Deliver Integrated Social Services to Those Who Need It

The partnership has worked extensively over the past several years to craft and implement a new model called the Coordinated Entry System, which ensures that:

  • Assistance is allocated as effectively as possible and should be easily accessible for all potential individuals and families.
  • There is consistency in eligibility, prioritization, access and assessment.
  • Policies and procedures are streamlined across all programs.

This strategy has been implemented across the community for all program types, including emergency shelter, street outreach, homelessness prevention, rapid-rehousing, permanent supportive housing and other permanent housing programs.

The partnership’s street outreach strategies to those who are experiencing unsheltered homelessness have also improved and now includes a comprehensive by-name list of everyone experiencing unsheltered homelessness in the county.

Did You Know?
African Americans represent 9% of the general Fairfax-Falls Church population, but they represent 49% of the single adults and 64% of families residing in homeless shelters.

 

Implementation

Create a Partnership to Ensure Accountability and Funding

Our Office to Prevent and End Homelessness (OPEH) was established in 2009 to provide strategic leadership. Today, OPEH has experienced staff who, together with the nonprofit partners, manage the county’s homeless service programs and continue to drive the decline of homelessness in the community.

The group uses the Homeless Management Information System (HMIS) to count all persons experiencing homelessness in the county. Since it was first implemented, it has become more robust in its content and features, with nearly all homeless service providers in the partnership contributing to the data. Timely and accurate data collection is a priority so that the data can be used to have greater impact on those being served and for system performance monitoring, evaluation and improvement.

Did You Know?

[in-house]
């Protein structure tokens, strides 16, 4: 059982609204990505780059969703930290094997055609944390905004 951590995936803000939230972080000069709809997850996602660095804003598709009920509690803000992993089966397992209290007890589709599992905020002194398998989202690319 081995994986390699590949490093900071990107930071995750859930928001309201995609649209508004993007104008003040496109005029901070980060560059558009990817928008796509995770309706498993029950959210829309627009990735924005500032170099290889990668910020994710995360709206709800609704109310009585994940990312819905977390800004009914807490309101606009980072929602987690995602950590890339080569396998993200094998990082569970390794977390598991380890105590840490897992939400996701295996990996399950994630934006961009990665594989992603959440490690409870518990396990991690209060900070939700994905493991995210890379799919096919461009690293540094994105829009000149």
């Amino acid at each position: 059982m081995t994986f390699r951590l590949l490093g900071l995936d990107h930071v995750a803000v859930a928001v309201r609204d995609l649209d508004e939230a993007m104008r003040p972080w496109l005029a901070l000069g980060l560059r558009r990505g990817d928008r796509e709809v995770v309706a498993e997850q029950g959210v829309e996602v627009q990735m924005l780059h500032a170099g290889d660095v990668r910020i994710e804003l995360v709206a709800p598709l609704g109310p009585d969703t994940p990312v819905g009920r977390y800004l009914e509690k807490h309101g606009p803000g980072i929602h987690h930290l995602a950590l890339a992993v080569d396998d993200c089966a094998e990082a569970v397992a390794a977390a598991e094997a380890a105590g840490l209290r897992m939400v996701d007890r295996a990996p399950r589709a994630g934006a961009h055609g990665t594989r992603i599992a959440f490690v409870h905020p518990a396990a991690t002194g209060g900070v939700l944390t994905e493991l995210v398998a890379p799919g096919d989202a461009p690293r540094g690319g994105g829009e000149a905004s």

There are currently 16 organizations and more than 170 projects participating in HMIS.

 

What’s Next?

Going forward, the partnership will continue to work collaboratively to end homelessness in the Fairfax-Falls Church community, with a renewed focus on housing, employment, advocacy/outreach, business engagement, Fairfax County policies, transportation and equity. The team will also target new and effective ways to help various homeless subpopulations, such as those with mental health disorders, older adults, those experiencing domestic violence and youth.

In addition, four of the county’s emergency shelters will be redeveloped utilizing the county’s $48 million bond that was approved in 2016, allowing the partnership to not only have new and accessible emergency shelters, but also add new permanent housing units for people experiencing homelessness.

The new Bailey’s Crossroads Community Shelter and Supportive Housing project, which is scheduled to open in late 2019, will be the first of the new facilities. In addition to the emergency shelter component, it will also include on-site permanent supportive housing for formerly homeless individuals with disabilities. The shelter rooms will be designed so that they can be converted to additional permanent supportive housing units with minimal costs as the need for shelter beds decreases.

Bailey's Crossroads Community Shelter Design

Bailey’s Crossroads Community Shelter